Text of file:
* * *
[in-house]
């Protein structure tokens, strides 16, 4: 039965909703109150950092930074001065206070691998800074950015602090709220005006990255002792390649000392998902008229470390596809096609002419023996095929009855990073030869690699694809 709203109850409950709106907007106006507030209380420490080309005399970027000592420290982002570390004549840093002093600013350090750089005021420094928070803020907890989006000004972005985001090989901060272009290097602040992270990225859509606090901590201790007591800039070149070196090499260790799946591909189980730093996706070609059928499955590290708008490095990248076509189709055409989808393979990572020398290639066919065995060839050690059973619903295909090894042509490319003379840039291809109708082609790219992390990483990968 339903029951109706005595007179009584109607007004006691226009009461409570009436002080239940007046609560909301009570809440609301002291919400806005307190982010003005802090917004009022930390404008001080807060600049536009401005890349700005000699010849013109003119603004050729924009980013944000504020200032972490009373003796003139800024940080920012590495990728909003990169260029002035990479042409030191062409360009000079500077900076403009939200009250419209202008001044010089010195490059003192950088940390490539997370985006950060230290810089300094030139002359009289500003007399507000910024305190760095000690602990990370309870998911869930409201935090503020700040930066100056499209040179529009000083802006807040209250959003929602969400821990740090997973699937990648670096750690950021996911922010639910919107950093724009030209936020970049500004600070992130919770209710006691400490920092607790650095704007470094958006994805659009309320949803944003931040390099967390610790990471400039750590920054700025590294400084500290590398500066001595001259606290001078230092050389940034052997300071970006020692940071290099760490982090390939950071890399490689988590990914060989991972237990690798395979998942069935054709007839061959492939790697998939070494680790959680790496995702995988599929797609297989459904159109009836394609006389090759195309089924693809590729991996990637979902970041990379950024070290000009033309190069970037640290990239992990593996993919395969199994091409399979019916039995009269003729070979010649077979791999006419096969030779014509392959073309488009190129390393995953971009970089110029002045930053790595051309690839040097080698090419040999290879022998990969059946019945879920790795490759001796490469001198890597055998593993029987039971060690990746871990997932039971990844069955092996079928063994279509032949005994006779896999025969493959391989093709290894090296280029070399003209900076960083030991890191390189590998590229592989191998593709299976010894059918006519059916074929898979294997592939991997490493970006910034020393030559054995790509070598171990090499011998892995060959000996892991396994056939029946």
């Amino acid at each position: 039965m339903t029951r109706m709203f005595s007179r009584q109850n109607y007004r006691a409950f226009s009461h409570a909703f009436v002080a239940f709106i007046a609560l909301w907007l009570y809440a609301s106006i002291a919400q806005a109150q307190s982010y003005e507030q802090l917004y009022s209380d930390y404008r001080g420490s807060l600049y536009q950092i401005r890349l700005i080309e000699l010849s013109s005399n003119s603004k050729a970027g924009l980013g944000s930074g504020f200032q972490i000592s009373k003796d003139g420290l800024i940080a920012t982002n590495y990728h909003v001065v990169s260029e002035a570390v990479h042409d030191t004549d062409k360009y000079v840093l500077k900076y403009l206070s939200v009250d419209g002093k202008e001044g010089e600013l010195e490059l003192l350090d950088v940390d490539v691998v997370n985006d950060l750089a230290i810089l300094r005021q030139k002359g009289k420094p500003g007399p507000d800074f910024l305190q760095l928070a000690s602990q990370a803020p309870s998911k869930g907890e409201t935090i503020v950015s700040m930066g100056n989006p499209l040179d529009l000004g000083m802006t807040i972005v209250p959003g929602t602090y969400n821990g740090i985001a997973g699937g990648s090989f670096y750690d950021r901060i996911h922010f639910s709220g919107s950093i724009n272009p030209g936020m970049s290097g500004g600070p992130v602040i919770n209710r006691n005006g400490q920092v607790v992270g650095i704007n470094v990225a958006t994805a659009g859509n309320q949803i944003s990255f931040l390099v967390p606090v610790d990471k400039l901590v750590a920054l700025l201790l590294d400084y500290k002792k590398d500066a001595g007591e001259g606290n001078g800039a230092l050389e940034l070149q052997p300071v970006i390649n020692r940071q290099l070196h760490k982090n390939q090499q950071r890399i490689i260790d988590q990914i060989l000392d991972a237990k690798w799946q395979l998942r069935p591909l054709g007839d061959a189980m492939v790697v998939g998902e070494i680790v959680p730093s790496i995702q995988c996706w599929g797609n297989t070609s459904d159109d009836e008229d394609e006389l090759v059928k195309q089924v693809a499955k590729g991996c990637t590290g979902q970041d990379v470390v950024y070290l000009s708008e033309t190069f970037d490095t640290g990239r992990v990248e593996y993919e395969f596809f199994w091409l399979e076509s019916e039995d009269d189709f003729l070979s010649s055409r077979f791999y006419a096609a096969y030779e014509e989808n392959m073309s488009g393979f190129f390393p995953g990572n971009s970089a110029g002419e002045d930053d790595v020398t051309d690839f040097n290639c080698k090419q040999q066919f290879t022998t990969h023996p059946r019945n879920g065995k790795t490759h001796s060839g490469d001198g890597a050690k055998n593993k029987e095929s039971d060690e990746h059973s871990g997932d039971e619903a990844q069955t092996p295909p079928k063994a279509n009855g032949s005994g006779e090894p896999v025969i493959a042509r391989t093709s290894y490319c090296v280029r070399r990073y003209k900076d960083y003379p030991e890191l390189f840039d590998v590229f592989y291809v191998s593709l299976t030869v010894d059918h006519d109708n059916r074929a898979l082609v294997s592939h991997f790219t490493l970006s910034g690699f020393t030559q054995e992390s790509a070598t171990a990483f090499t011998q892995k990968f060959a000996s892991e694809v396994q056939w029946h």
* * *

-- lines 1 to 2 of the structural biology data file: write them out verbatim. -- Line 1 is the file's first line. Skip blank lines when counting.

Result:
[in-house]
């Protein structure tokens, strides 16, 4: 039965909703109150950092930074001065206070691998800074950015602090709220005006990255002792390649000392998902008229470390596809096609002419023996095929009855990073030869690699694809 709203109850409950709106907007106006507030209380420490080309005399970027000592420290982002570390004549840093002093600013350090750089005021420094928070803020907890989006000004972005985001090989901060272009290097602040992270990225859509606090901590201790007591800039070149070196090499260790799946591909189980730093996706070609059928499955590290708008490095990248076509189709055409989808393979990572020398290639066919065995060839050690059973619903295909090894042509490319003379840039291809109708082609790219992390990483990968 339903029951109706005595007179009584109607007004006691226009009461409570009436002080239940007046609560909301009570809440609301002291919400806005307190982010003005802090917004009022930390404008001080807060600049536009401005890349700005000699010849013109003119603004050729924009980013944000504020200032972490009373003796003139800024940080920012590495990728909003990169260029002035990479042409030191062409360009000079500077900076403009939200009250419209202008001044010089010195490059003192950088940390490539997370985006950060230290810089300094030139002359009289500003007399507000910024305190760095000690602990990370309870998911869930409201935090503020700040930066100056499209040179529009000083802006807040209250959003929602969400821990740090997973699937990648670096750690950021996911922010639910919107950093724009030209936020970049500004600070992130919770209710006691400490920092607790650095704007470094958006994805659009309320949803944003931040390099967390610790990471400039750590920054700025590294400084500290590398500066001595001259606290001078230092050389940034052997300071970006020692940071290099760490982090390939950071890399490689988590990914060989991972237990690798395979998942069935054709007839061959492939790697998939070494680790959680790496995702995988599929797609297989459904159109009836394609006389090759195309089924693809590729991996990637979902970041990379950024070290000009033309190069970037640290990239992990593996993919395969199994091409399979019916039995009269003729070979010649077979791999006419096969030779014509392959073309488009190129390393995953971009970089110029002045930053790595051309690839040097080698090419040999290879022998990969059946019945879920790795490759001796490469001198890597055998593993029987039971060690990746871990997932039971990844069955092996079928063994279509032949005994006779896999025969493959391989093709290894090296280029070399003209900076960083030991890191390189590998590229592989191998593709299976010894059918006519059916074929898979294997592939991997490493970006910034020393030559054995790509070598171990090499011998892995060959000996892991396994056939029946």